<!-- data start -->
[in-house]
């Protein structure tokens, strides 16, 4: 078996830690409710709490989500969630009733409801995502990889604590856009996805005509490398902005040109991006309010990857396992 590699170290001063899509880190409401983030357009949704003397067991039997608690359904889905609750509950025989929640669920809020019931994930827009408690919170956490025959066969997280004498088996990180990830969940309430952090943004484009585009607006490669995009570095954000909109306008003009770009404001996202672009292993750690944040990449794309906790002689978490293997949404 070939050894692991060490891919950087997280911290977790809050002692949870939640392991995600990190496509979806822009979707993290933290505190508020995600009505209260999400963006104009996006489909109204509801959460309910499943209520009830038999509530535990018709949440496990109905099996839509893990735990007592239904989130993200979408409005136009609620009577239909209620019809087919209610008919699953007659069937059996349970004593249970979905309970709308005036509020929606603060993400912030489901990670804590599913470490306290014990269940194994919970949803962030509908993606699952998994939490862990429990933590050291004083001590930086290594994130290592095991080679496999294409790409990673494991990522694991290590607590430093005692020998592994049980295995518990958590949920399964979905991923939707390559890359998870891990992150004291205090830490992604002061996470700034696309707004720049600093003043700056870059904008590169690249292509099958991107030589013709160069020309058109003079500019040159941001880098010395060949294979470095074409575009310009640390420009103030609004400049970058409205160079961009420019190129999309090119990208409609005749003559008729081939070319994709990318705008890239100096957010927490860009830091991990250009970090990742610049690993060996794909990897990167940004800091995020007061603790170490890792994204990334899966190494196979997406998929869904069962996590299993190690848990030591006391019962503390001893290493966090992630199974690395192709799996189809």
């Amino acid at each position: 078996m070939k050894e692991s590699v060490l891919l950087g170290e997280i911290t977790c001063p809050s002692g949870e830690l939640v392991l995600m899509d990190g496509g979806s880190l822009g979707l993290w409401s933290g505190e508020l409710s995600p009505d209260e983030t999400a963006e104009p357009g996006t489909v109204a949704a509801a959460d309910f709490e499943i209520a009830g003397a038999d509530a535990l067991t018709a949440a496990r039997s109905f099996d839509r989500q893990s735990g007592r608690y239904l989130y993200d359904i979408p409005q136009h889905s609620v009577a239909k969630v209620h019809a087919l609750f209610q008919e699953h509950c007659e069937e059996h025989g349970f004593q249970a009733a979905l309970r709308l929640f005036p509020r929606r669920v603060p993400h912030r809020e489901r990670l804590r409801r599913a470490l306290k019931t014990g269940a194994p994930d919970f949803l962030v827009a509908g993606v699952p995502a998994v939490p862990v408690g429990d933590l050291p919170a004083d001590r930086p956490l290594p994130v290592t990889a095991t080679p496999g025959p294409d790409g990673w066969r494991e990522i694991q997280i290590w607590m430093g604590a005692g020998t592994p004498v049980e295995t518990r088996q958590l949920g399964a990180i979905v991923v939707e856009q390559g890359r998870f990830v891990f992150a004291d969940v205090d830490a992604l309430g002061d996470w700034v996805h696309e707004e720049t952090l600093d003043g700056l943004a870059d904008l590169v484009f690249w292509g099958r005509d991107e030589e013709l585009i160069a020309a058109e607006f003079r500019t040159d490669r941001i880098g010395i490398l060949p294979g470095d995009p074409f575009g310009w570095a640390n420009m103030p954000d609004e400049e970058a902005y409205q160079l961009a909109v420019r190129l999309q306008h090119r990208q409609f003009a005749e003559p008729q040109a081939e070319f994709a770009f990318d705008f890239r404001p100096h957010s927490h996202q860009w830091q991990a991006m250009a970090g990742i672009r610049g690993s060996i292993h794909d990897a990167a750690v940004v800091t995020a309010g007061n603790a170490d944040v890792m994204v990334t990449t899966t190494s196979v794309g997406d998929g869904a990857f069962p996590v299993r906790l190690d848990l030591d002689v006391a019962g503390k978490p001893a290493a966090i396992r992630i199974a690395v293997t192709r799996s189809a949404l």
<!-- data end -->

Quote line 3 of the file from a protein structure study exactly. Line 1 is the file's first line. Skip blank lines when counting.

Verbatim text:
């Amino acid at each position: 078996m070939k050894e692991s590699v060490l891919l950087g170290e997280i911290t977790c001063p809050s002692g949870e830690l939640v392991l995600m899509d990190g496509g979806s880190l822009g979707l993290w409401s933290g505190e508020l409710s995600p009505d209260e983030t999400a963006e104009p357009g996006t489909v109204a949704a509801a959460d309910f709490e499943i209520a009830g003397a038999d509530a535990l067991t018709a949440a496990r039997s109905f099996d839509r989500q893990s735990g007592r608690y239904l989130y993200d359904i979408p409005q136009h889905s609620v009577a239909k969630v209620h019809a087919l609750f209610q008919e699953h509950c007659e069937e059996h025989g349970f004593q249970a009733a979905l309970r709308l929640f005036p509020r929606r669920v603060p993400h912030r809020e489901r990670l804590r409801r599913a470490l306290k019931t014990g269940a194994p994930d919970f949803l962030v827009a509908g993606v699952p995502a998994v939490p862990v408690g429990d933590l050291p919170a004083d001590r930086p956490l290594p994130v290592t990889a095991t080679p496999g025959p294409d790409g990673w066969r494991e990522i694991q997280i290590w607590m430093g604590a005692g020998t592994p004498v049980e295995t518990r088996q958590l949920g399964a990180i979905v991923v939707e856009q390559g890359r998870f990830v891990f992150a004291d969940v205090d830490a992604l309430g002061d996470w700034v996805h696309e707004e720049t952090l600093d003043g700056l943004a870059d904008l590169v484009f690249w292509g099958r005509d991107e030589e013709l585009i160069a020309a058109e607006f003079r500019t040159d490669r941001i880098g010395i490398l060949p294979g470095d995009p074409f575009g310009w570095a640390n420009m103030p954000d609004e400049e970058a902005y409205q160079l961009a909109v420019r190129l999309q306008h090119r990208q409609f003009a005749e003559p008729q040109a081939e070319f994709a770009f990318d705008f890239r404001p100096h957010s927490h996202q860009w830091q991990a991006m250009a970090g990742i672009r610049g690993s060996i292993h794909d990897a990167a750690v940004v800091t995020a309010g007061n603790a170490d944040v890792m994204v990334t990449t899966t190494s196979v794309g997406d998929g869904a990857f069962p996590v299993r906790l190690d848990l030591d002689v006391a019962g503390k978490p001893a290493a966090i396992r992630i199974a690395v293997t192709r799996s189809a949404l």